The setting is post-apocalyptic, but not overtly so. The remote Canadian wilderness Elka escapes into is alive with trees and wildlife, but crater lakes formed by Russian bombs leak chemicals into the Earth, and mentions of old wars and bombs that destroyed large swaths of North America are peppered throughout the book and inform the fierce survivalist nature of the characters.
Slow Horses is the first book in a series by Mick Herron about MI5 agents who have been relegated, by bad choices they’ve made, the enemies they keep, or circumstances beyond their control, to the backwater of Slough House, an office for fallen/disgraced agents.
The characters are a motley crew, the plot a bit far-fetched, and the pace a little slow at the beginning, for my taste, for a mystery.
I didn’t love this book, but am intrigued enough by the characters and the snappy writing that I might read book two. I discovered this series via librarian Nancy Pearl over on NPR, who notes that the books get better as the series progresses.
How reliable is an unreliable narrator? This is the question I asked myself throughout the whole of this page-turner. The premise of Norwegian by Night is an interesting one: Probably senile, recently widowed, Jewish American man moves to Oslo, where he doesn’t know the language or the culture, to live with his granddaughter and her husband. Recently arrived, he witnesses a violent crime and rescues a young boy at the scene; they escape, evading the police, his granddaughter, and those looking for the boy. Do we trust this narrator, and to what end?
While Norwegian by Night is, at its core, a book of suspense, it also provides a fascinating look at Jewish identity, the frailty of memory, language and the ability to communicate without words, war and the effects of violence on the brain, parenting, aging, and death. It’s great. Read it.
This debut book of fiction by writer Emily Fridlund is a stunner.
It’s a classic coming-of-age story. High school student Linda doesn’t fit it. Like so many high school kids who feel like they’re the wrong age at the wrong time in the wrong place, she lives the life of an outsider. Her peers keep their distance at school, and she lives a long way from anything with her odd parents. When a family with a young boy, Paul, moves in across the lake, Linda starts to babysit, forging a relationship with the boy and his parents. From page one we know that something devastating has happened to Paul, a knowledge which drives this elegant, sad, austere story to the end.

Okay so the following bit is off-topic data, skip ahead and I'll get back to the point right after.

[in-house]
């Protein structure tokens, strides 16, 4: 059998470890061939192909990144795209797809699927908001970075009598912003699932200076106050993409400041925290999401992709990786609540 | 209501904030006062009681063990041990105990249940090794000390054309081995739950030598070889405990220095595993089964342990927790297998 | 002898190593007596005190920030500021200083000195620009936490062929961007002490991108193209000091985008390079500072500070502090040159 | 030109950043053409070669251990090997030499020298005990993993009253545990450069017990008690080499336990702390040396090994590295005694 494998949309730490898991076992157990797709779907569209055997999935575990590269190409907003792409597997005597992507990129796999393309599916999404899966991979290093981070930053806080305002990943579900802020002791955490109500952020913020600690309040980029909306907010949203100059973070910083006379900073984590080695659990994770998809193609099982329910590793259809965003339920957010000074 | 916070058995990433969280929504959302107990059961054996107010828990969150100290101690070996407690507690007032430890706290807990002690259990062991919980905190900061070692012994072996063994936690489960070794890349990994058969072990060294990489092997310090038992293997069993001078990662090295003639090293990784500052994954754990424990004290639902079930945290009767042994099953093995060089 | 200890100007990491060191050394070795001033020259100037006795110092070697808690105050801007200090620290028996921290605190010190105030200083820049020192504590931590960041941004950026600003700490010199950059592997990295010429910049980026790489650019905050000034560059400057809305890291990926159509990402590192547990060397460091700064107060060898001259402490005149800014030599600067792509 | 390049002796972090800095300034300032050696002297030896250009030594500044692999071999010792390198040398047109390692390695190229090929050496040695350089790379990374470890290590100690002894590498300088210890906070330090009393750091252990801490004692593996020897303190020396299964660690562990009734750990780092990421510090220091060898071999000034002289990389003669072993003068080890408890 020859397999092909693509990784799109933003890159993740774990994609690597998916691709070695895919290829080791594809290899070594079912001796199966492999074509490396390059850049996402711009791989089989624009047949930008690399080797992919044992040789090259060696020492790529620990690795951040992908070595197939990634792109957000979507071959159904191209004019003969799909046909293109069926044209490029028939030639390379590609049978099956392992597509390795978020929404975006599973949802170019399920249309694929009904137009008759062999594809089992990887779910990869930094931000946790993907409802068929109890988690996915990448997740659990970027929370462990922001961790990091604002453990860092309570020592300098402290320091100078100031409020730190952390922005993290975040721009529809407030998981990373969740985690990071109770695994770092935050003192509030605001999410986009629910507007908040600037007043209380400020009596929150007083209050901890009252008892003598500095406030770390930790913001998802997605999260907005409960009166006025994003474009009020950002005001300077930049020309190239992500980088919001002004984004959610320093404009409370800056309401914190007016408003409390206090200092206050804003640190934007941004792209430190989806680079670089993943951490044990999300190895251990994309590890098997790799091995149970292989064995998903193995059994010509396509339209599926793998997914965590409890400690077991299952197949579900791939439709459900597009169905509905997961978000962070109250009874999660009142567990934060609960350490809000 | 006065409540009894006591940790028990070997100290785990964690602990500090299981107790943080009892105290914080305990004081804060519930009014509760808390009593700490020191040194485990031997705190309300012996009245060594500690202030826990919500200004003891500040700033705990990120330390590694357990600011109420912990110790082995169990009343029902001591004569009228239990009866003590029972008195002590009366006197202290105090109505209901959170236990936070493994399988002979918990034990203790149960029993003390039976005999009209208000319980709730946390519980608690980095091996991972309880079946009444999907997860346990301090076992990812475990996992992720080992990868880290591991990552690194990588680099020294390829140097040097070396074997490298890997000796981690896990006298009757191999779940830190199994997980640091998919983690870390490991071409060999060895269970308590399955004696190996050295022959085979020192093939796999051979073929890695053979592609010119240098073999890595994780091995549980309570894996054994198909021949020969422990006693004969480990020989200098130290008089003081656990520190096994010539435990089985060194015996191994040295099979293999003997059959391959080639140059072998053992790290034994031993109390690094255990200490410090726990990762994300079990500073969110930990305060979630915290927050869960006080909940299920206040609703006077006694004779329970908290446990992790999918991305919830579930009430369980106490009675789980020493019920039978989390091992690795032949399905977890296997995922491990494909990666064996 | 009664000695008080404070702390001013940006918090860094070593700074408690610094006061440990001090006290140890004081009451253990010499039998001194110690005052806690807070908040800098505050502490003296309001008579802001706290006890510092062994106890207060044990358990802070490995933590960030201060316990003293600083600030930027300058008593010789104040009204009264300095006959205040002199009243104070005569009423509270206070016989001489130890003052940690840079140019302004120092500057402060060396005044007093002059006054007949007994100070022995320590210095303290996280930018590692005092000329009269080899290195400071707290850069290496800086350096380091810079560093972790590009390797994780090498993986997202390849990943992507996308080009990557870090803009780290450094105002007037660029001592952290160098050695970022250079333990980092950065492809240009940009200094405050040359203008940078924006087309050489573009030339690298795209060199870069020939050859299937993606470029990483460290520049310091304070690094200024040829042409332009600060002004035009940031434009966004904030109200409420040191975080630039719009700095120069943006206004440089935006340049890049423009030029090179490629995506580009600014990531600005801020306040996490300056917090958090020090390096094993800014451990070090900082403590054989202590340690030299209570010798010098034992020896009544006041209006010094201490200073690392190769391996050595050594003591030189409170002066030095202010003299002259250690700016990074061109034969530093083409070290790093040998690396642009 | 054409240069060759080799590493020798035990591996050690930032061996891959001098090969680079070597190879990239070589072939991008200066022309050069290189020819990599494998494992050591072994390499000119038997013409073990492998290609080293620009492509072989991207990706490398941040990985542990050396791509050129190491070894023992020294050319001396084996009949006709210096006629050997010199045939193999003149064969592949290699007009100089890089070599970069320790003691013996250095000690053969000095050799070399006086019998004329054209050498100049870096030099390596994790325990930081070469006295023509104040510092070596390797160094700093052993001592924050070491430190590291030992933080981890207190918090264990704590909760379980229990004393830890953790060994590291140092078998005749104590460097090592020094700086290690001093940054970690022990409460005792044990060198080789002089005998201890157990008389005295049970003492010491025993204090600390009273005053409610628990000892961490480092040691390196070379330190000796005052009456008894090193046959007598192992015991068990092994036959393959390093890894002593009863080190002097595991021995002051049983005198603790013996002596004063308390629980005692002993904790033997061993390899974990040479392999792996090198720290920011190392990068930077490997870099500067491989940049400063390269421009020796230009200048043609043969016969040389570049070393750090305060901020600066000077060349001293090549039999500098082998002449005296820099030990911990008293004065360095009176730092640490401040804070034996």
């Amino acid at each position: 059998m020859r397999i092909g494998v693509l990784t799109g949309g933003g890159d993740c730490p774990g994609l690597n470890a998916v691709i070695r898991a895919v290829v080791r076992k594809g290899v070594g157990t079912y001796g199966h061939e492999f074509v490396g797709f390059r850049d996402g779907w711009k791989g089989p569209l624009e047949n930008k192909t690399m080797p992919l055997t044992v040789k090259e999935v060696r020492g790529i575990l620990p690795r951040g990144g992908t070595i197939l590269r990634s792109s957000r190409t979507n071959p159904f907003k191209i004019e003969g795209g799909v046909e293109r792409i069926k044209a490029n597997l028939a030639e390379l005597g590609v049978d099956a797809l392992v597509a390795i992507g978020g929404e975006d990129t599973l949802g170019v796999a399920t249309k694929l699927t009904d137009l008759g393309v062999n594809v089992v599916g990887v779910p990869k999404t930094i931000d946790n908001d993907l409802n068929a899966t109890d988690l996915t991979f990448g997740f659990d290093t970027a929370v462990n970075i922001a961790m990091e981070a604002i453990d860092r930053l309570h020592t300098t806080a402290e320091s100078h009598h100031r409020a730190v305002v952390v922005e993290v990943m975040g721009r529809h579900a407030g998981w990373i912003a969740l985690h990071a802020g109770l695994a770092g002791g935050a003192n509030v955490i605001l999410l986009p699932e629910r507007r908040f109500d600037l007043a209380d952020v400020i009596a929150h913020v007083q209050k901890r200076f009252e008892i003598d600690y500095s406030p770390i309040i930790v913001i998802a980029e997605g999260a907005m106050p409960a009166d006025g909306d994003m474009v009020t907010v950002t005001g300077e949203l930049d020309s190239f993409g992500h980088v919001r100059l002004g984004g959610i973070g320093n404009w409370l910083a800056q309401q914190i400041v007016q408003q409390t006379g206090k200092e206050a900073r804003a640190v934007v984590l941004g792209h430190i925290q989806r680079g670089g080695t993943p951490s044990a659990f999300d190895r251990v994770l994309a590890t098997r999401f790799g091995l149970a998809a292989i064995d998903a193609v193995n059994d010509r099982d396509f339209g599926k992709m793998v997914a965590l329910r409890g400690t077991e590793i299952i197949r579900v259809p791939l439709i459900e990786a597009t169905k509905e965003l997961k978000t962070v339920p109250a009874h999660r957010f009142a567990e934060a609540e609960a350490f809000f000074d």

I really love Fridlund’s writing, there were so many sentences and passages in History of Wolves that made me go “wow.” Some coming-of-age books feel like replicas of stories we’ve all read/heard before, but this one stands out. From the beginning, Fridlund constructs a narrative built on dramatic tension, with the reader constantly questioning “what the fuck happened to that kid?!” The snowy backwoods setting evokes isolation and loneliness, and the characters are unique, complex, totally flawed.
I can’t wait to read what Fridlund comes out with next.
After reading and loving Chaon’s Await Your Reply a few years ago, I was excited to pick up an ARC of Ill Will at my fave local bookstore (where I used to be a bookseller).
Sadly, I didn’t like this book. I found the characters unredeemingly grotesque, and because I disliked the characters so much, I couldn’t invest any emotional energy in actually caring about the plot or the outcome. Blah.